Understanding Levels of Evidence
The concept of levels of evidence is a cornerstone of research literacy and a great starting point for understanding basic principles of how research works.
Low Fat vs. Low Carb & the Power of Protein
A science-based website recently posted a nice summary of 23 randomized, controlled trials from peer-reviewed journals pitting low-carb diets against low-fat diets.
A Different Way of Looking at It
The way you and your chiropractic colleagues access information has changed over the past decade. According to a recent survey conducted by Dynamic Chiropractic, almost half (48 percent) of DCs read online articles on their personal computer or laptop daily.
Distal Style Treatment of Neurogenic Pain
Treat locally or distally? This question has frequented my thoughts for the treatment of pain throughout my acupuncture career. Each style has strengths and weaknesses, thus the versatile practitioner would do well to forgo dogmatic adherence to any one style in deference to the needs of the individual patient.
Transforming Las Vegas
On a warm spring day in Las Vegas, Sonia Kim, clinic front desk staff, is busy preparing for a full day of intern shifts at Wongu Health Center. She greets patients, makes sure documents are properly signed, and lets the interns know that their patients have arrived.
Sleepless nights, anxiety, mood swings, euphoric energy bursts, obsessive thinking, and a strange feeling in his chest. That is what Matt was experiencing when he first entered my practice. Rather than being concerned, he was loving every minute of it.
Hip Flexor Contractures & LBP in Above-the-Knee Amputations
Patients with above-the-knee amputations (AK or AKA) are particularly prone to developing hip flexor contractures. Not to be confused with muscle tightness, contractures are a permanent shortening of tissues which cause deformity or distortion.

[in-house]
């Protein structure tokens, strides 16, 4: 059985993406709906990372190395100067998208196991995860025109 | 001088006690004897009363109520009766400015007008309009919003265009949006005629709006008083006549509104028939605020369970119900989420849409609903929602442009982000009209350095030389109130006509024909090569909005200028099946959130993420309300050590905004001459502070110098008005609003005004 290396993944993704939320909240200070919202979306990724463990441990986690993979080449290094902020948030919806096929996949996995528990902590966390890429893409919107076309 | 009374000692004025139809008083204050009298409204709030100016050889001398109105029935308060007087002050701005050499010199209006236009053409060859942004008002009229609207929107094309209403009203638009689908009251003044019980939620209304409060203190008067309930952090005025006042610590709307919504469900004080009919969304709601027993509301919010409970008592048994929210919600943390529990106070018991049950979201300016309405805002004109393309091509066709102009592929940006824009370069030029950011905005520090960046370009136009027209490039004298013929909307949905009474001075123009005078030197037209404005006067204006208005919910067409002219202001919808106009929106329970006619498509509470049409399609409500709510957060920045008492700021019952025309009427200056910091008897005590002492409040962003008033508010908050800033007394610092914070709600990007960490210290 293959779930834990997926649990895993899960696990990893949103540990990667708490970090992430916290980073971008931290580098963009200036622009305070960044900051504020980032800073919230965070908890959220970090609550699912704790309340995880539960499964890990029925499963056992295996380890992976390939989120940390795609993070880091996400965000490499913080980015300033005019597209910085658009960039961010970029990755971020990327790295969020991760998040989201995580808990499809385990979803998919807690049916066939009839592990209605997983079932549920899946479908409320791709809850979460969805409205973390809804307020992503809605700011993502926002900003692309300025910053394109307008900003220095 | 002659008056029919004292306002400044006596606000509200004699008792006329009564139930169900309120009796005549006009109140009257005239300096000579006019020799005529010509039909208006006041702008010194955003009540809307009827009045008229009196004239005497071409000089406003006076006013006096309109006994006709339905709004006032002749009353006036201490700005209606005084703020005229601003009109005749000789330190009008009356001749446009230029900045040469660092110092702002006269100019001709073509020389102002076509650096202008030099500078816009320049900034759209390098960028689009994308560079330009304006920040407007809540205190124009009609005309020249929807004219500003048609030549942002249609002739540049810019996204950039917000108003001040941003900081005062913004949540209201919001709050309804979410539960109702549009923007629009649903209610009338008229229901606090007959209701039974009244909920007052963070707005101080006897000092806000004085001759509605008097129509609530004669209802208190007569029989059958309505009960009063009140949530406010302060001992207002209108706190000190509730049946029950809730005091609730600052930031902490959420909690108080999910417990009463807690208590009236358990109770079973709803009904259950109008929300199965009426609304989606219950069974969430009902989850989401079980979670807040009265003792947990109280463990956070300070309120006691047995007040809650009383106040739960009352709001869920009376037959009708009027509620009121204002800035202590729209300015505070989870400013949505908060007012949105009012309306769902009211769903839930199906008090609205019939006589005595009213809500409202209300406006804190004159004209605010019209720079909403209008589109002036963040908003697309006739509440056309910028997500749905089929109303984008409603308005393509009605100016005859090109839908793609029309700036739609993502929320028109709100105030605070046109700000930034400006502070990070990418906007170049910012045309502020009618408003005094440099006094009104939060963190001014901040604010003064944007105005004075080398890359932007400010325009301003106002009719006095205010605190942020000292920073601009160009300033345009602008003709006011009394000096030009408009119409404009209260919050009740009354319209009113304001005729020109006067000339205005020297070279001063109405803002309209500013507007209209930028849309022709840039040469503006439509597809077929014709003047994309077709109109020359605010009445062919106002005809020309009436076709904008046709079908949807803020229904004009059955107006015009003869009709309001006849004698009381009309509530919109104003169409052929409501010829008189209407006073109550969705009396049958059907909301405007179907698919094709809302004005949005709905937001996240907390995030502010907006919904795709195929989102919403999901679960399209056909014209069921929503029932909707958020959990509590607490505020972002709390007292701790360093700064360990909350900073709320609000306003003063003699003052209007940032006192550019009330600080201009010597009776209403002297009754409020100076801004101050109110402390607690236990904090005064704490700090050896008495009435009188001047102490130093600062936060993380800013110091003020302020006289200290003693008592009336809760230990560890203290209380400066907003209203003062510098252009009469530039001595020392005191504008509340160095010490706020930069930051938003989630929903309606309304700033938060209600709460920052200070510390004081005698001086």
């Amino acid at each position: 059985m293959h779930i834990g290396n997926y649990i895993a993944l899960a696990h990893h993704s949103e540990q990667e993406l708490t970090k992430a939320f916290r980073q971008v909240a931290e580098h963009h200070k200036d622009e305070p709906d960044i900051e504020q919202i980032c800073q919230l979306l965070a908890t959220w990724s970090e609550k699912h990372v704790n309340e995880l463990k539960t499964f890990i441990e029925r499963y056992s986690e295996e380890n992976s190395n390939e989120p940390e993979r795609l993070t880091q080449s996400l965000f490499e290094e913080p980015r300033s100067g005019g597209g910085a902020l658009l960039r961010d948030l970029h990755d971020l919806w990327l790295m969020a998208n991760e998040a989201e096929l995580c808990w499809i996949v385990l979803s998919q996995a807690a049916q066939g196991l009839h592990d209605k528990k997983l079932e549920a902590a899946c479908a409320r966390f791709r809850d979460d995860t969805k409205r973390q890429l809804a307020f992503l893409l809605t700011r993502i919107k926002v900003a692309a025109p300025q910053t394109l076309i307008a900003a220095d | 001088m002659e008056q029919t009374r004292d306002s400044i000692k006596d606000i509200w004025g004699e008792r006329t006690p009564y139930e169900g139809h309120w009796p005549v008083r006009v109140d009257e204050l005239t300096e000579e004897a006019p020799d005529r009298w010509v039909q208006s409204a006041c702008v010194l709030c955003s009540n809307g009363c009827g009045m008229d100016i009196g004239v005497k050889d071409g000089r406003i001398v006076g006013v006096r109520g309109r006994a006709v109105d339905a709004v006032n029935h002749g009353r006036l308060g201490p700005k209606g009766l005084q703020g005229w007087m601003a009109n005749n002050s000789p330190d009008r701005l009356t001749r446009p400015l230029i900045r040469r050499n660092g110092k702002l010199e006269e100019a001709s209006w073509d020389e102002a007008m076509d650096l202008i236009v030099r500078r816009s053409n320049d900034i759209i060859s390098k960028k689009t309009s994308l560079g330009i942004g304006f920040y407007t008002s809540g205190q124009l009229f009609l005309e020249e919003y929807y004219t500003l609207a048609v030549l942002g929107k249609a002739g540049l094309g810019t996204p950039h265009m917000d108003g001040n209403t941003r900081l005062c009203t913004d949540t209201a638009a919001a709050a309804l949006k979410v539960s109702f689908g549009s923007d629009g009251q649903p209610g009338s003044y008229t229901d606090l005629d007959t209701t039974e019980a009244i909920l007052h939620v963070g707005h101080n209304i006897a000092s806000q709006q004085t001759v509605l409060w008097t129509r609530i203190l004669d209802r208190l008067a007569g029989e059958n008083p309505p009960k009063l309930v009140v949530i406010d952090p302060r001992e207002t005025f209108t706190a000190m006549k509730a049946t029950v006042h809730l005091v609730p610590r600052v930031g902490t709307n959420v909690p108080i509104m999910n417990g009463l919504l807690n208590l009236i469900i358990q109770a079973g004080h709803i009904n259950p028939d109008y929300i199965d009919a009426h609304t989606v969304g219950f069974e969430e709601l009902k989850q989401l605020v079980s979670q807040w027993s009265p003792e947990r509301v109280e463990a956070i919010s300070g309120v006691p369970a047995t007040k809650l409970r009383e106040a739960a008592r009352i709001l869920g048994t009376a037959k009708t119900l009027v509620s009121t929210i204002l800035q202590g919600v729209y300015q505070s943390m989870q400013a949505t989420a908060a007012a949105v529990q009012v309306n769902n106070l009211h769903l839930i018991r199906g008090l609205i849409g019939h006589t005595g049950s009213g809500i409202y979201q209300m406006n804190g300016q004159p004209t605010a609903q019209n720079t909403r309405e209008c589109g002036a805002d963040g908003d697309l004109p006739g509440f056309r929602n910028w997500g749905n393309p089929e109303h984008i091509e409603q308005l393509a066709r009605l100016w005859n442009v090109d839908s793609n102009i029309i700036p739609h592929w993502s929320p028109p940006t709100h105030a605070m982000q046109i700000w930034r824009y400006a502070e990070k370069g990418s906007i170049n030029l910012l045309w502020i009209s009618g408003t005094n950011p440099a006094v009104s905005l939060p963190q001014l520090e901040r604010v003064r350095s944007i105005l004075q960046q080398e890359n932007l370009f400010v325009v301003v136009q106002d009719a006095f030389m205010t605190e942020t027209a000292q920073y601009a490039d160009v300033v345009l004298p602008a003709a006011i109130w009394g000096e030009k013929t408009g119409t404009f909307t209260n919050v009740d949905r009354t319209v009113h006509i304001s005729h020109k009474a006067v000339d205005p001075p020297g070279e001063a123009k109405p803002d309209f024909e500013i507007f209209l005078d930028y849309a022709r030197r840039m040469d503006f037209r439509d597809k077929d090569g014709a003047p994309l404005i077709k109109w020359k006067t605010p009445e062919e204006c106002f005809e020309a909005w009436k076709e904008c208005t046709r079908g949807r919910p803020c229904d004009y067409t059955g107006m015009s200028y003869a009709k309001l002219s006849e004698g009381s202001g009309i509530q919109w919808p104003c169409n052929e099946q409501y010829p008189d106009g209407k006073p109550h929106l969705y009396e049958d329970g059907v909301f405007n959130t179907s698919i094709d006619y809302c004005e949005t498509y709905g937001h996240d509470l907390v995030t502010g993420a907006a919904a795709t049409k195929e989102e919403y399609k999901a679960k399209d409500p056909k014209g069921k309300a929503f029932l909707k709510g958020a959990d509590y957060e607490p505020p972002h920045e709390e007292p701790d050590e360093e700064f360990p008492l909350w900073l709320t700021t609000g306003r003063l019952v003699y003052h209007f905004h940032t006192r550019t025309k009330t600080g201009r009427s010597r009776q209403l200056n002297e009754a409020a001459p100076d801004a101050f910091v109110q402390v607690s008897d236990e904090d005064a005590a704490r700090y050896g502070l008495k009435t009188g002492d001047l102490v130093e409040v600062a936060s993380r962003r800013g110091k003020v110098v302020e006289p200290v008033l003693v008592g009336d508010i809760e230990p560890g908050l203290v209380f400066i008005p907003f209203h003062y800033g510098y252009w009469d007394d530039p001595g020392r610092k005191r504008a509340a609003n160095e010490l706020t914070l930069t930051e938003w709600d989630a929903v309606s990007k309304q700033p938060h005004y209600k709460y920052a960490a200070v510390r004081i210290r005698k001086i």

March, 2013, Vol. 13, Issue 03
Testing the Treatment Dose of Massage for Chronic Neck Pain
By Massage Therapy Foundation Contributor
Contributed By April V. Neufeld, BS, LMT, NCTMB; Jolie Haun, PhD, LMT; MK Brennan, MS, LMBT, RN, ACM
Researchers at the Group Health Research Institute in Seattle are improving the quality of research studies on massage therapy.This month's Massage Therapy Foundation's review is the Institute's latest project published in a recent BMC Complementary and Alternative Medicine publication, "Dosing study of massage for chronic neck pain: protocol for the dose response evaluation and analysis of massage [DREAM] trial."
"As with back pain, a plethora of options are available for treating neck pain, yet the most commonly used treatments lack consistent evidence of the effectiveness, especially for persons with chronic neck pain," write Sherman, et al. Although there have been a number of studies examining the benefits of massage for neck disorders, a review of the literature indicate the need for Sherman's study. "A major deficiency of previous studies [on massage therapy] has been their use of low ‘doses' of massage that massage therapists consider inadequate," in addition to the lack of massage as the primary treatment, treatment schedule, or descriptions of the type of massage used. And considering the lack of a standard protocol for evaluating massage therapy, it is not surprising that the benefits of massage therapy remain unspecific.
This study was designed to provide a foundation for rigorous research by evaluating three components of optimal dosing: 1) frequency of treatments per week; 2) length of each treatment session; and 3) total treatment period using a massage protocol that includes typically used techniques. Such research will determine the optimal minimal dose of massage for chronic neck pain. Unlike many of the research studies reviewed in this column, this study has not been completed; however it outlines the ideal methods for determining the optimal dose of massage therapy on chronic neck pain, providing details about protocol and treatment regimen not often published in massage related research. This addition to the massage therapy literature will contribute to advancing this area of research.
To start, the authors ran a small, randomized pilot trial to determine if clinical significance was seen among massage recipients by four weeks when receiving one 60 minute massage per week. In this subsequent research, the research team will recruit 228 participants with neck pain to receive different weekly doses of massage for four weeks to determine the optimal dose. The study was set up so the research team could evaluate five doses over several frequencies/week ( two or three 30-min treatments or one, two, or three 60-min treatments). Using the five dosing combinations, participants will be randomized to a wait-list control or treatment group to implement the study protocol. A second treatment period of six weeks with a weekly 60 minute massage or no treatment will follow the initial four weeks of study. This was chosen because, in the authors' previous trial, up to 10 treatments were given over a period of 10 weeks, allowing for evaluation of benefits of an additional six week treatment protocol.